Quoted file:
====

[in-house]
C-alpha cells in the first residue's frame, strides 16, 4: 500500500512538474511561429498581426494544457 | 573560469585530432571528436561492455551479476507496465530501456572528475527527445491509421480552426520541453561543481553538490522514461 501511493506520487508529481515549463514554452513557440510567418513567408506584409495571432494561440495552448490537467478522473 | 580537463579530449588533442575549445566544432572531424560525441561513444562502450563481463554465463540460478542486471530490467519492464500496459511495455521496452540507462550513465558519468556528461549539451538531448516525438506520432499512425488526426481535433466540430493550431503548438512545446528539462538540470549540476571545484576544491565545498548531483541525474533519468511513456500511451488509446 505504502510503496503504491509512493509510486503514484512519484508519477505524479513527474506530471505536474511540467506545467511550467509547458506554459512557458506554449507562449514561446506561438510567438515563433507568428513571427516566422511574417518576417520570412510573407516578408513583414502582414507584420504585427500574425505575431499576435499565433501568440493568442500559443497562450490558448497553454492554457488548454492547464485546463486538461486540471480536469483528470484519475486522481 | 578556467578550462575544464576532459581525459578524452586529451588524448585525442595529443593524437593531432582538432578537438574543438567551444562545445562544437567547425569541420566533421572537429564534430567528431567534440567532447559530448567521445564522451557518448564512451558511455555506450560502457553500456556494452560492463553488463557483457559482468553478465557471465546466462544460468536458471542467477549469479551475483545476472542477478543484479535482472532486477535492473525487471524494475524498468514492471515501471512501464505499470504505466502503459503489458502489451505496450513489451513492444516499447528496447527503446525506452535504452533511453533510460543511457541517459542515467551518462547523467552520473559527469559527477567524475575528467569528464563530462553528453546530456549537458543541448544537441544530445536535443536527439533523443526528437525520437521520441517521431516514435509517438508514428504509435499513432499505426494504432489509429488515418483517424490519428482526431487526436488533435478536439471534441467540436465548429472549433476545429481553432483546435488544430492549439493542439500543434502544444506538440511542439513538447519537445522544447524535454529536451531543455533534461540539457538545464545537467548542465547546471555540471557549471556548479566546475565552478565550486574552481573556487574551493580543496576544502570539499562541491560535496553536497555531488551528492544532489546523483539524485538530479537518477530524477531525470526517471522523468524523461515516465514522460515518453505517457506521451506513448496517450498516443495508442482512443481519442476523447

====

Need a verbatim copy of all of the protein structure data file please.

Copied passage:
[in-house]
C-alpha cells in the first residue's frame, strides 16, 4: 500500500512538474511561429498581426494544457 | 573560469585530432571528436561492455551479476507496465530501456572528475527527445491509421480552426520541453561543481553538490522514461 501511493506520487508529481515549463514554452513557440510567418513567408506584409495571432494561440495552448490537467478522473 | 580537463579530449588533442575549445566544432572531424560525441561513444562502450563481463554465463540460478542486471530490467519492464500496459511495455521496452540507462550513465558519468556528461549539451538531448516525438506520432499512425488526426481535433466540430493550431503548438512545446528539462538540470549540476571545484576544491565545498548531483541525474533519468511513456500511451488509446 505504502510503496503504491509512493509510486503514484512519484508519477505524479513527474506530471505536474511540467506545467511550467509547458506554459512557458506554449507562449514561446506561438510567438515563433507568428513571427516566422511574417518576417520570412510573407516578408513583414502582414507584420504585427500574425505575431499576435499565433501568440493568442500559443497562450490558448497553454492554457488548454492547464485546463486538461486540471480536469483528470484519475486522481 | 578556467578550462575544464576532459581525459578524452586529451588524448585525442595529443593524437593531432582538432578537438574543438567551444562545445562544437567547425569541420566533421572537429564534430567528431567534440567532447559530448567521445564522451557518448564512451558511455555506450560502457553500456556494452560492463553488463557483457559482468553478465557471465546466462544460468536458471542467477549469479551475483545476472542477478543484479535482472532486477535492473525487471524494475524498468514492471515501471512501464505499470504505466502503459503489458502489451505496450513489451513492444516499447528496447527503446525506452535504452533511453533510460543511457541517459542515467551518462547523467552520473559527469559527477567524475575528467569528464563530462553528453546530456549537458543541448544537441544530445536535443536527439533523443526528437525520437521520441517521431516514435509517438508514428504509435499513432499505426494504432489509429488515418483517424490519428482526431487526436488533435478536439471534441467540436465548429472549433476545429481553432483546435488544430492549439493542439500543434502544444506538440511542439513538447519537445522544447524535454529536451531543455533534461540539457538545464545537467548542465547546471555540471557549471556548479566546475565552478565550486574552481573556487574551493580543496576544502570539499562541491560535496553536497555531488551528492544532489546523483539524485538530479537518477530524477531525470526517471522523468524523461515516465514522460515518453505517457506521451506513448496517450498516443495508442482512443481519442476523447